Here's why Bank of America's wealth arm has resumed interviewing for its financial adviser training program after taking a pause in April

  • Bank of America's Merrill Lynch business has resumed hiring into its massive financial adviser training program after a temporary pause instated in early spring.  
  • The resumption highlights how firms are evolving their hiring plans during the pandemic as they grapple with a highly uncertain economic outlook. 
  • The wealth manager is also starting to bring back the group of some 650 or so adviser trainees who paused their training earlier in the pandemic to instead help customers in other parts of the bank. 
  • Visit Business Insider's homepage for more stories.

Bank of America's Merrill Lynch business, among the largest US-based wealth managers, has resumed hiring into its massive financial adviser training program, a critical engine for sourcing fresh talent that temporarily stopped interviewing new candidates in April. 

Since then, many adviser trainees have graduated from the 3-1/2-year program, which typically trains up some 3,000 people at once, according to a senior Merrill Lynch executive. 

A company spokesperson has not responded to a request to specify the number of advisers that have shifted into full-time positions in recent months, or comment on when interviewing for new candidates resumed. 

The wealth manager is also starting to bring back the group of some 650 or so adviser trainees who paused their training earlier in the pandemic and were reassigned to help customers in other parts of the bank. 

The shifts show how firms are evolving plans during the pandemic as they grapple with a highly uncertain economic outlook, and as a jump in new coronavirus cases in some parts of the US throw a wrench in re-opening plans.

Merrill Lynch, which reported second-quarter earnings results on Thursday alongside parent Bank of America, has continued adding new trainees to its program during the second quarter in large part based on offers extended during the first quarter, according to the company's senior executive. 

The business initially paused training because it wasn't clear how effective training and remote on-boarding would prove, but teams and trainees are "thriving" in a remote work environment and interviewing new candidates has resumed, a spokesperson said. 

Read more: $2.2 trillion wealth manager Merrill Lynch is pausing new hires for a 3,000-plus person financial adviser training program that's its main talent pipeline

The business now has some 17,900 wealth professionals through June 30, which includes full-fledged financial advisers as well as investment professionals and employees that work on the firm's self-directed trading platform, Merrill Edge.

Merrill Lynch stopped reporting the total number of full-service financial advisers in its ranks, which has fallen in recent years as, along with its competitors, advisers have exited or retired and it's focused on training talent internally.

The wider industry has grappled with more advisers leaving the industry than there is new blood going in, and firms have aimed to recruit and retain new financial adviser talent with rigorous, multi-year internal training processes.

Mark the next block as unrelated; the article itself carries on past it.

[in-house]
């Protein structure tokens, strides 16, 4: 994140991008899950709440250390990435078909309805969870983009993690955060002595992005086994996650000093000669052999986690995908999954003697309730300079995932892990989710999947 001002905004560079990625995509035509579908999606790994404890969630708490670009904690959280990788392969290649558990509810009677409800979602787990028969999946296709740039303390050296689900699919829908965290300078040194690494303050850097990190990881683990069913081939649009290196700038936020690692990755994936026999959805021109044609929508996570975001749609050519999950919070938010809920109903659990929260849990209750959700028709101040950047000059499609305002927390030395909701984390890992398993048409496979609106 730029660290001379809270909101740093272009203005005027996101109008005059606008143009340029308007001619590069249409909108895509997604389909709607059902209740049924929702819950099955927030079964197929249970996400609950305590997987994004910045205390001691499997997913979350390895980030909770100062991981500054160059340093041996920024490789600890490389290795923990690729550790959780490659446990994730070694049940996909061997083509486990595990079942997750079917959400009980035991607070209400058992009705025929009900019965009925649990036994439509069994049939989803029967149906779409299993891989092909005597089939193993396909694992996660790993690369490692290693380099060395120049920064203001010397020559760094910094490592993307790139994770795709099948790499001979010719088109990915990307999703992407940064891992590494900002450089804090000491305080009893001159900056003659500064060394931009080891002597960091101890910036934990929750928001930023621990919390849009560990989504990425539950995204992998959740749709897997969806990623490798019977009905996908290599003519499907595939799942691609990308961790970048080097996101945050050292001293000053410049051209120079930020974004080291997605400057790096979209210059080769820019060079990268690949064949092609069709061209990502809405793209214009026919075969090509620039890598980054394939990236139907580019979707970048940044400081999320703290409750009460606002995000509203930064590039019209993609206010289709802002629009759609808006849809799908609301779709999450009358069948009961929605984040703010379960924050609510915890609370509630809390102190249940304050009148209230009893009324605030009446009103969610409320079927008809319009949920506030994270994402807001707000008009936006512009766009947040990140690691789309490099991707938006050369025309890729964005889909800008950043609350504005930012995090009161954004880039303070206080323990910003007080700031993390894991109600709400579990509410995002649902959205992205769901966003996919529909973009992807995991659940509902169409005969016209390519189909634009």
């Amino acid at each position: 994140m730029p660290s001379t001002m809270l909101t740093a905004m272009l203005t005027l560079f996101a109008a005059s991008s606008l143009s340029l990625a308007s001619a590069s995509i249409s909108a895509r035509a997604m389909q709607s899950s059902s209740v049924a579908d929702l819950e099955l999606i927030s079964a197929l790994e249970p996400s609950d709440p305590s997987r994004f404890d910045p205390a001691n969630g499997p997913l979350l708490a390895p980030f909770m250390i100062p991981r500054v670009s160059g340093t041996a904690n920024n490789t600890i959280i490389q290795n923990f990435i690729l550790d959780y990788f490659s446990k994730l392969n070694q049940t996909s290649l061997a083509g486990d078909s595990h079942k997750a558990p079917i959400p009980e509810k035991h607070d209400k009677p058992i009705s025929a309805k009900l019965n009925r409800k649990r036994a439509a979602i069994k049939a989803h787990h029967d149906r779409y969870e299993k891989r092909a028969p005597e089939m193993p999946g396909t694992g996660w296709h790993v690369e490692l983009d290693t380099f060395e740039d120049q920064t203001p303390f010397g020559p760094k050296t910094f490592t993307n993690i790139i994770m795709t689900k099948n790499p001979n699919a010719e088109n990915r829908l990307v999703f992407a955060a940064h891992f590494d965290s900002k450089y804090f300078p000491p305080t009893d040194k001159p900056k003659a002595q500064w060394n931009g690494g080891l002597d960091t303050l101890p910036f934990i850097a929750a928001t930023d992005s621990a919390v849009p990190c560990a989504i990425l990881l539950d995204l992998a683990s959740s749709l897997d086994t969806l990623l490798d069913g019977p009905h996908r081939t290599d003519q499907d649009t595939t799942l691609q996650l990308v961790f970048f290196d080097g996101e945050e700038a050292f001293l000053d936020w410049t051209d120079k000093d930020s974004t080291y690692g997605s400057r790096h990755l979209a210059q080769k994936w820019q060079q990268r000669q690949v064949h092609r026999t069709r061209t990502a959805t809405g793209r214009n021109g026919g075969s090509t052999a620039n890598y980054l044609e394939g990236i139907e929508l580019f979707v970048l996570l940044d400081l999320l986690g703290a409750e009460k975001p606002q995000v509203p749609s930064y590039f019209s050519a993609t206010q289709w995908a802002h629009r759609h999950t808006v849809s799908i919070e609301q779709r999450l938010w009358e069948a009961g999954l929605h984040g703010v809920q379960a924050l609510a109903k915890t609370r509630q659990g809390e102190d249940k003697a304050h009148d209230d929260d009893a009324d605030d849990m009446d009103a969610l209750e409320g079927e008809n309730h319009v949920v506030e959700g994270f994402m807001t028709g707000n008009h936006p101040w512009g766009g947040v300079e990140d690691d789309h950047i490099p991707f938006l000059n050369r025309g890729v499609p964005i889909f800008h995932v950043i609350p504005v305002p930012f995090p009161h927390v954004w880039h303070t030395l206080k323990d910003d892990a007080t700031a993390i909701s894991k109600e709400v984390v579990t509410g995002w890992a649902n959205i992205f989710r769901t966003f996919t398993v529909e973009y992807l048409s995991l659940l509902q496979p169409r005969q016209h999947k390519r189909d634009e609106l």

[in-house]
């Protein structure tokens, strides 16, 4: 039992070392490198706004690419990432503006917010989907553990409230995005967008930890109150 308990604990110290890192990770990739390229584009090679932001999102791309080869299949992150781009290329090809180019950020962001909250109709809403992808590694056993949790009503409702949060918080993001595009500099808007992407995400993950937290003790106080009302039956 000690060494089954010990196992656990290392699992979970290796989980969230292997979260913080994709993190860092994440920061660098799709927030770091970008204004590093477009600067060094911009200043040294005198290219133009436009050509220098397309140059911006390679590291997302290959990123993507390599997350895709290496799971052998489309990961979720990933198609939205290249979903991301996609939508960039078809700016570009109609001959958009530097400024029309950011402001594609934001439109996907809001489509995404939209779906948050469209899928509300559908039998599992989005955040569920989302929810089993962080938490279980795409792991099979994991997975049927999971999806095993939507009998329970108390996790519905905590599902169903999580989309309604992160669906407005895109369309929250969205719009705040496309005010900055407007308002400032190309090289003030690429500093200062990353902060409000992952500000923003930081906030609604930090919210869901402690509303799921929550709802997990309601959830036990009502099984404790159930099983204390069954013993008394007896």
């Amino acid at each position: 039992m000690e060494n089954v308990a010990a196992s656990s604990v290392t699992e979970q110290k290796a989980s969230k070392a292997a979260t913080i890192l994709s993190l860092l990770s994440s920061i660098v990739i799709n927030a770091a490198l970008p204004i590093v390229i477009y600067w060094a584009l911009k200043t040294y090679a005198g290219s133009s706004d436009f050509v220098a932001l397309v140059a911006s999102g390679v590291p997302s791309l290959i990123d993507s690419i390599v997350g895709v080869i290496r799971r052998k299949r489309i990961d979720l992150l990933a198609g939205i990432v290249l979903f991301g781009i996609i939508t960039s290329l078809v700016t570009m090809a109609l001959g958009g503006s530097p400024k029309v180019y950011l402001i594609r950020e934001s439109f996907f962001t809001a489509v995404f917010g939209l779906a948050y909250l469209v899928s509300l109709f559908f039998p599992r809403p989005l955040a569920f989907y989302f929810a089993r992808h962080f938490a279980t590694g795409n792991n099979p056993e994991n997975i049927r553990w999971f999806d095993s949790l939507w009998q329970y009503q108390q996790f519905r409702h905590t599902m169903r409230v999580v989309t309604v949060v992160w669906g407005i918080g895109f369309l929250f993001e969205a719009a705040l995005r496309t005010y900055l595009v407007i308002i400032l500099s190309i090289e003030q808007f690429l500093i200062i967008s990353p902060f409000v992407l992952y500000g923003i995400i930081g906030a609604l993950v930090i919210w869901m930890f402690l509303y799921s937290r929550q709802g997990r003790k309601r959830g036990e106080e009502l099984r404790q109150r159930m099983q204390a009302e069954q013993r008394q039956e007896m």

Gradually bringing back trainees reassigned to other roles

Early in the second quarter of this year, Bank of America re-positioned hundreds of employees to focus on a surge in demand across consumer and small business segments.

Business Insider first reported in April that some 650 people were temporarily taken out of adviser training and directed to remotely assist customers with the federal Paycheck Protection Program intended to help protect small businesses and their employees during the crisis. 

Most of those employees continue to serve in those roles, though some are starting to return to Merrill Lynch to complete their training through a phased approach, a spokesperson said. A timeline is not yet in place. 

Read more: Bank of America is pausing financial adviser training for 650 people and reassigning them to handle surging calls from consumer and small-business customers

The wealth manager reported a rise of less than 1% to some $2.4 trillion in client assets since the same time last year.

Meanwhile, revenue dropped 10% during that period, to $3.6 billion, which Merrill Lynch said was a result of lower transactional revenue and net interest income — a knock-on effect of ultra-low interest rates in the US.

Brian Moynihan, the chief executive of Bank of America, called the timeframe the "most tumultuous period since the Great Depression" in a statement alongside second-quarter earnings.

Firm-wide profits fell by about half from the same period last year as the bank set aside $5.1 billion for loans it expects customers will not be able to repay amid the pandemic. 

Read more: 

  • Morgan Stanley, UBS, and Merrill Lynch execs explain how to nab a spot in their next-gen adviser programs and make it through the ultra-competitive, years-long training process
  • Wealth managers could save millions in costs from a snappier recruitment process. An analyst lays out the 3 firms that could benefit most.
  • Morgan Stanley financial advisers are starting to head back to offices around the country. Here's what they can expect when they return.

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